Coat of arms absence in new Supreme Courts

Donohue & Co  > Hearsay, Publications >  Coat of arms absence in new Supreme Courts

30 November 201

Recently there has been some disquiet expressed to me about the absence of a coat of arms on the wall in our new Supreme Court rooms.
One view is that the coat of arms is a sign of the judicial authority of the Court, and that we bow at the commencement and end of proceedings towards it for that reason. It has even been suggested that, in its absence, there should be no bowing.
Another view is that the coat of arms, while an important reminder of the role of the Court, is not required for the judicial process. When we bow, we are not bowing to the person of the judicial officer, nor are we bowing to the office that person holds. We are bowing to acknowledge the start of the judicial proceeding that the officer is commencing, and the officer is doing the same. We do so again at the end or adjournment of the proceeding. That is the relevance of the bow — to the proceeding, not to the person, office, courtroom, bench, nor coat of arms.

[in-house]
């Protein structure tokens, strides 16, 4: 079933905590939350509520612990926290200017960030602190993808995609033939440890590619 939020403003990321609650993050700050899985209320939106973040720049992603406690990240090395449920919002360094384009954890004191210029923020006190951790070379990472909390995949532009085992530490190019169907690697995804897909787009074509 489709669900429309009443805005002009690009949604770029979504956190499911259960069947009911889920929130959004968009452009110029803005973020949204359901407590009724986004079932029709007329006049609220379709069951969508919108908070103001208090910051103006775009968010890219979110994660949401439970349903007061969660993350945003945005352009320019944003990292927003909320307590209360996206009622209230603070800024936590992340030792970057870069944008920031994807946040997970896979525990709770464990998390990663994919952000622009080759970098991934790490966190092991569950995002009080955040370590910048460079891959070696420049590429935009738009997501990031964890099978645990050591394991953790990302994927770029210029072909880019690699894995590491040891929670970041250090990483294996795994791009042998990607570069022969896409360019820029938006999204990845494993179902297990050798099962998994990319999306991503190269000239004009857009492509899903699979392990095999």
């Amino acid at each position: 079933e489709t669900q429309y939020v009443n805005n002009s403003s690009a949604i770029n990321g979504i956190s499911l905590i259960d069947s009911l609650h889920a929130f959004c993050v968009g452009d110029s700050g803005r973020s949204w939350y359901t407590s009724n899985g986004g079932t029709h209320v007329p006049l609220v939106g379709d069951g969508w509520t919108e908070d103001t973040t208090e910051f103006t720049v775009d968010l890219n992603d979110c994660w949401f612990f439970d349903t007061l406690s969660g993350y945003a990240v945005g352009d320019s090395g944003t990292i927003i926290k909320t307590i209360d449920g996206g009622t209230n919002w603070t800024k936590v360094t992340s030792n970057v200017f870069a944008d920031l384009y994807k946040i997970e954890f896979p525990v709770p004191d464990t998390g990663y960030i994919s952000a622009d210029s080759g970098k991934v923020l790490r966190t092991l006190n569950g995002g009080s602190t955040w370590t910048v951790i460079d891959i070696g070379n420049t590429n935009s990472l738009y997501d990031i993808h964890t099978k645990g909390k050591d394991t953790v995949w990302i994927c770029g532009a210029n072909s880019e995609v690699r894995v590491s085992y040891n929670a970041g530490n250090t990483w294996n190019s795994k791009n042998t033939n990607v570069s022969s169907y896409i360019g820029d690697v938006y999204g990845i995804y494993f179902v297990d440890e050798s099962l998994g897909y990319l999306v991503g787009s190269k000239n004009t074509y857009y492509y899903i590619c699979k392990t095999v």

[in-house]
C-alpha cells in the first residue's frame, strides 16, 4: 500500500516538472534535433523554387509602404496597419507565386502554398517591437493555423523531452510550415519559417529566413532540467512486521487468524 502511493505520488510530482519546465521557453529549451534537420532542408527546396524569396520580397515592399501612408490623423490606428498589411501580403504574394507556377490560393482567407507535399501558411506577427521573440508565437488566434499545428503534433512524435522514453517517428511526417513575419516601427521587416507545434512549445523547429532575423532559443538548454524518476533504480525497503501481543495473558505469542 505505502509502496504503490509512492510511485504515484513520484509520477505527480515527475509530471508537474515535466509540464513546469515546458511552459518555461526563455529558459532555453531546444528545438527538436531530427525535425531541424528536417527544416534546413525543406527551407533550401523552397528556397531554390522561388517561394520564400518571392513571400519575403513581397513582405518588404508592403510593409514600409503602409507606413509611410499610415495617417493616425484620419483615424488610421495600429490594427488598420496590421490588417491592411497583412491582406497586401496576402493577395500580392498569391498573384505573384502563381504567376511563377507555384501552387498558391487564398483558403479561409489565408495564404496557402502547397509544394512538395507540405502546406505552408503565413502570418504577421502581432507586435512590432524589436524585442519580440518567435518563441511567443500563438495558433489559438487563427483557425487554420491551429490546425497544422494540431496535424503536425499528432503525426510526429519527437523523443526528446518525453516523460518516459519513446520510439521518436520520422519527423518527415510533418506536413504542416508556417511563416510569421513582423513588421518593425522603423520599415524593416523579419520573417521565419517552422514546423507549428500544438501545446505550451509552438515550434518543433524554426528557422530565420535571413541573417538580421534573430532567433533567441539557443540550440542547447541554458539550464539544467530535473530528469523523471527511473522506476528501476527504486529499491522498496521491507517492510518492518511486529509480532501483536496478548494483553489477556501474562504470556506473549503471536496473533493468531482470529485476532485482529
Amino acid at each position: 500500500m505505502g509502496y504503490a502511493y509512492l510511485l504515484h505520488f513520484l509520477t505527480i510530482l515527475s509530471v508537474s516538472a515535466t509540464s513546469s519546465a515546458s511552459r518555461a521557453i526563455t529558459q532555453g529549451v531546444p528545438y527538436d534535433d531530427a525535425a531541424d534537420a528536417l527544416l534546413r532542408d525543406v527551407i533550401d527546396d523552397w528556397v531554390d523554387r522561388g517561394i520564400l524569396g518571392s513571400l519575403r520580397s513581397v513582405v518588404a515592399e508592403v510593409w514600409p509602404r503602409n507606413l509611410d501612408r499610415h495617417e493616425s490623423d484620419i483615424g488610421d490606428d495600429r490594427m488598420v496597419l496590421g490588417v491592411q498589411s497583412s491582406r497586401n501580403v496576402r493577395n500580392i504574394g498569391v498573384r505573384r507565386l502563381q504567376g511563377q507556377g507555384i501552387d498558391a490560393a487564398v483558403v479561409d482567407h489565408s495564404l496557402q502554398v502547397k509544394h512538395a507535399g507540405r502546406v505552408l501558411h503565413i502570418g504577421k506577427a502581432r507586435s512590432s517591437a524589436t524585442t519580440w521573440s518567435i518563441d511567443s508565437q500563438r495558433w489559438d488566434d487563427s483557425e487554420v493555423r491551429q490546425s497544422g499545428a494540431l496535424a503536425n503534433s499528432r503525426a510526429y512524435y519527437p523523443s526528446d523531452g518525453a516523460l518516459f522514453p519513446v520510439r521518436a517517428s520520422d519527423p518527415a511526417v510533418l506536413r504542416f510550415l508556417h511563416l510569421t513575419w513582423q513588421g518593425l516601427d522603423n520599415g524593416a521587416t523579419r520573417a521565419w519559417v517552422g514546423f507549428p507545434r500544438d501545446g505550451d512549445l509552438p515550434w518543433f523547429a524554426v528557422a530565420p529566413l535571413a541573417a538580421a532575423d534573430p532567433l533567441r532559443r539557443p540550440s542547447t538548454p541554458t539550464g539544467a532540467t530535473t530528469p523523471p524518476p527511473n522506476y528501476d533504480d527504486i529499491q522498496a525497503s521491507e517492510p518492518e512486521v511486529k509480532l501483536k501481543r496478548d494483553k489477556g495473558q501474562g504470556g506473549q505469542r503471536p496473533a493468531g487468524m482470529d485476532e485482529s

It happens from time to time that the Court is constituted by a hearing or part hearing outside of a court room — for example, a bed side hearing at a hospital, or, when evidence is given by phone, the place of the person phoning to give evidence becomes part of the courtroom during that phone call. The coat of arms is usually absent from those places, but the proceeding of the Court is still constituted and continues.
The Society has not taken any side in this discussion, and it may be that we do not need to. However, if you have a very strong view one way or the other, please write to me at
This weekend I will be attending the AGM of the Law Council of Australia, which is being held in Canberra. The LCA is the peak body of Law Societies and Bar Associations in Australia. As such, it has a very important and very effective role in lobbying Federal and State legislatures in relation to policy issues. The vast array of issues the LCA is involved in can be seen by referring to their website. Many of our own Society Committees have contributed to the development of those policies. As your President, I became a director of the LCA, and I also represent our Society as a Constituent Body of the LCA.
Lastly, it was encouraging this week to have a quick and positive response to my request to the ACT Attorney-General Gordon Ramsay for our Property Law Committee to be more closely involved in the government’s deliberations about Electronic Conveyancing.
Chris Donohue President, ACT Law Society